If you make a low salary and no other options work for you to lower the exorbitant cost of daycare, consider applying for public help.
You may be eligible to receive childcare vouchers. Lawmakers created these assistance programs to help people work, so have no shame in taking advantage of them.
Every state has different rules, so research the requirements where you live.
In Massachusetts, for example, you must make 50% or less than the median income, unless your child has a documented disability or special need, in which case your income must be 85% or less than the SMI.
Check the requirements in your state and apply NOW, as waitlists can be long.
If you work for a company that offers the option of a Flexible Spending Account (FSA), make sure to contribute. An FSA will allow you to put aside up to $5,000 a year to pay for childcare. It comes out of your paycheck every pay period, and you don’t have to pay taxes on that money.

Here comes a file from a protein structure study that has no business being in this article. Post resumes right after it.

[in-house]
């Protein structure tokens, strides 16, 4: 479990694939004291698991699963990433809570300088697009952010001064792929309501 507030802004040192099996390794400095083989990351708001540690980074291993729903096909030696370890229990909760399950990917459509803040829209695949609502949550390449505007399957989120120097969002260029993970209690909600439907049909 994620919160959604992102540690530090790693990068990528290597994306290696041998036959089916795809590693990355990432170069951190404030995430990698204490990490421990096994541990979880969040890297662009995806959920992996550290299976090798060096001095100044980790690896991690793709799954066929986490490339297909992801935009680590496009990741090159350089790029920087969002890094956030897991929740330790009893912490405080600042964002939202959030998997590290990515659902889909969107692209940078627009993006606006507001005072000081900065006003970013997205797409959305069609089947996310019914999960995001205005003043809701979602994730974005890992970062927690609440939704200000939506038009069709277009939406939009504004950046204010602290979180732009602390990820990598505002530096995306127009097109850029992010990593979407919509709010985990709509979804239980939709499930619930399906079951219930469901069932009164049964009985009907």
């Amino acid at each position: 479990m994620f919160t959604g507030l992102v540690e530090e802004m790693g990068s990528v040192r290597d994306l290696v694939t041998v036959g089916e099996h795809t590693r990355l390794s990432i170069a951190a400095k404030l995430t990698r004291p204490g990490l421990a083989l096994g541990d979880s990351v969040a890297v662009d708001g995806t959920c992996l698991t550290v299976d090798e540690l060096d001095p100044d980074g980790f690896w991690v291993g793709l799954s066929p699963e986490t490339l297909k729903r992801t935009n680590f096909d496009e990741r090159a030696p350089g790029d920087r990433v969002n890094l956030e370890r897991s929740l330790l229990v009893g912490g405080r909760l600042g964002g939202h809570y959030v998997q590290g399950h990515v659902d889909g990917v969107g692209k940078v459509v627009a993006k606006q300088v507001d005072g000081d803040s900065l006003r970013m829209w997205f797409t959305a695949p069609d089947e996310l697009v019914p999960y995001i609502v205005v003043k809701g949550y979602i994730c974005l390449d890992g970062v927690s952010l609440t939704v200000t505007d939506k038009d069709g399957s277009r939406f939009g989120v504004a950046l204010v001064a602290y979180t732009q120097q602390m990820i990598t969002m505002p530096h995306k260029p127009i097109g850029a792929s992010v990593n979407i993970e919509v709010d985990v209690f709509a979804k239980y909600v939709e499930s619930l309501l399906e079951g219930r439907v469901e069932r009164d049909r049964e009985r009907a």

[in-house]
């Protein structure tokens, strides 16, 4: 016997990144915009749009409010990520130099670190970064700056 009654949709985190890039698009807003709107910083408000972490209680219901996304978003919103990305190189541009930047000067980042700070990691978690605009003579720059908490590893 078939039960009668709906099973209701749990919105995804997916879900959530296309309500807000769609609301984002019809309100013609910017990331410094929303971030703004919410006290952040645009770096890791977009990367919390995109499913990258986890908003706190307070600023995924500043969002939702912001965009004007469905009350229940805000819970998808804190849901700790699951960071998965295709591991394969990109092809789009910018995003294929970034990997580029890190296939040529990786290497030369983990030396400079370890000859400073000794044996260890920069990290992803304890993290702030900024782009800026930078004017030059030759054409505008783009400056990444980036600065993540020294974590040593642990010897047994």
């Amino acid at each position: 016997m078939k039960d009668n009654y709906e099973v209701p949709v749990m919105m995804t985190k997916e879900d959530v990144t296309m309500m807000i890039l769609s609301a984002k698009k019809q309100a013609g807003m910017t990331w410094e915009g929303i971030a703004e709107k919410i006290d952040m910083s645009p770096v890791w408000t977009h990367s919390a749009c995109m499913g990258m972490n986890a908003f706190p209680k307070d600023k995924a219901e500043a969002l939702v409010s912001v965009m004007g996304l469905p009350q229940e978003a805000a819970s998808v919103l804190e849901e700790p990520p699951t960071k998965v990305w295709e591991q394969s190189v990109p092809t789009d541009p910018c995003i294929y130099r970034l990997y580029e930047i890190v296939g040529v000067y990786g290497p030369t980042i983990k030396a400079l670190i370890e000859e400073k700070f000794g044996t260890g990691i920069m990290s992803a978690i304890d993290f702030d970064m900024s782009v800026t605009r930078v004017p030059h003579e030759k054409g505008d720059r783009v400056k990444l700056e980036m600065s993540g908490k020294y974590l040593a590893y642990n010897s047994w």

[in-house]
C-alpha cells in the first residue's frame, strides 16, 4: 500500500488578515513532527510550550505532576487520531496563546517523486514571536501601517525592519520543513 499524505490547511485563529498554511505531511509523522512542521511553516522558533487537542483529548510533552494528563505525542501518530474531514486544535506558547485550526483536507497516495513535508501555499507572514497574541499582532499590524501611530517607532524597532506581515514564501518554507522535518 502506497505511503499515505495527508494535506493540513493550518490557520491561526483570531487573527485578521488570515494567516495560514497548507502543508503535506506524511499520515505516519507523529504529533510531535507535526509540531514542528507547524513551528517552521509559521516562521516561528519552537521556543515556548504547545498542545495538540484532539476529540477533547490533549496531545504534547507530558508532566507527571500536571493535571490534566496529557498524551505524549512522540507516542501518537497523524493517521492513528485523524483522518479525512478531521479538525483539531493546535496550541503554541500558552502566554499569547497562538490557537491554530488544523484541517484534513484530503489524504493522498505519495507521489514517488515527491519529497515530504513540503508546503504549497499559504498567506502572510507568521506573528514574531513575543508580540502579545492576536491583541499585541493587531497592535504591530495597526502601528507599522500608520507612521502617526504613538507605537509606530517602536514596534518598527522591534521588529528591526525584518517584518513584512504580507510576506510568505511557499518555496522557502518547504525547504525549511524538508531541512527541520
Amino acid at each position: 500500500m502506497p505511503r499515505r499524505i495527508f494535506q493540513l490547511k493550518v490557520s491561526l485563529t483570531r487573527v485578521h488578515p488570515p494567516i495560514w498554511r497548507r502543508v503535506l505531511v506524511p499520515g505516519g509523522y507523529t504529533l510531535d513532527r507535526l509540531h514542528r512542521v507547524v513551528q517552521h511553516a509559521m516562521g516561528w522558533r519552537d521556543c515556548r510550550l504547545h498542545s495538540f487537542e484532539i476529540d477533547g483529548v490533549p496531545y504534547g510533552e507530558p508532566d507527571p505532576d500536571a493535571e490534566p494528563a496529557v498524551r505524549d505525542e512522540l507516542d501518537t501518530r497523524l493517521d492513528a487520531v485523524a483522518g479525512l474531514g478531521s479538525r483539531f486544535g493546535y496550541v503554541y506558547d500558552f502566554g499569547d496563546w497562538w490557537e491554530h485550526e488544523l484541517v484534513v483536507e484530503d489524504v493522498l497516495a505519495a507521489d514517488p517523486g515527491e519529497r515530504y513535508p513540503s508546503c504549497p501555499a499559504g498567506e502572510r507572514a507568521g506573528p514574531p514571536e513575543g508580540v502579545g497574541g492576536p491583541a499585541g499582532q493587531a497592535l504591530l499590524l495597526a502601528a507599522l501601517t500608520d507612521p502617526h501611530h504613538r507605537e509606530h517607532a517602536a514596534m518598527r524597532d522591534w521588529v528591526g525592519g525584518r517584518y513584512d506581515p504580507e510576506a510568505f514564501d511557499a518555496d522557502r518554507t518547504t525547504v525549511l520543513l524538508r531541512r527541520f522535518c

Just be careful, as FSA’s come with a “use it or lose it” rule, so if you don’t end up spending the $5,000 by the end of the year you don’t get it back.
And FSA’s certainly won’t solve your high cost of daycare problem. But with the tax break, they’ll take a bit of the edge off.
What’s Your Creative Solution?
Sometimes we think we have no options. I’ve heard many single moms say, “The cost of daycare will put me under – I can never afford it.”
Yes, securing affordable, high-quality care for your child presents a huge challenge.
But you’re a bad-ass single mom, and the one thing single moms have to learn is how to be resourceful.
So what’s your solution to the high cost of daycare problem?
Share your ideas in the comments.
Click the Facebook icon below to check out our FB page for single moms wanting to change their financial lives!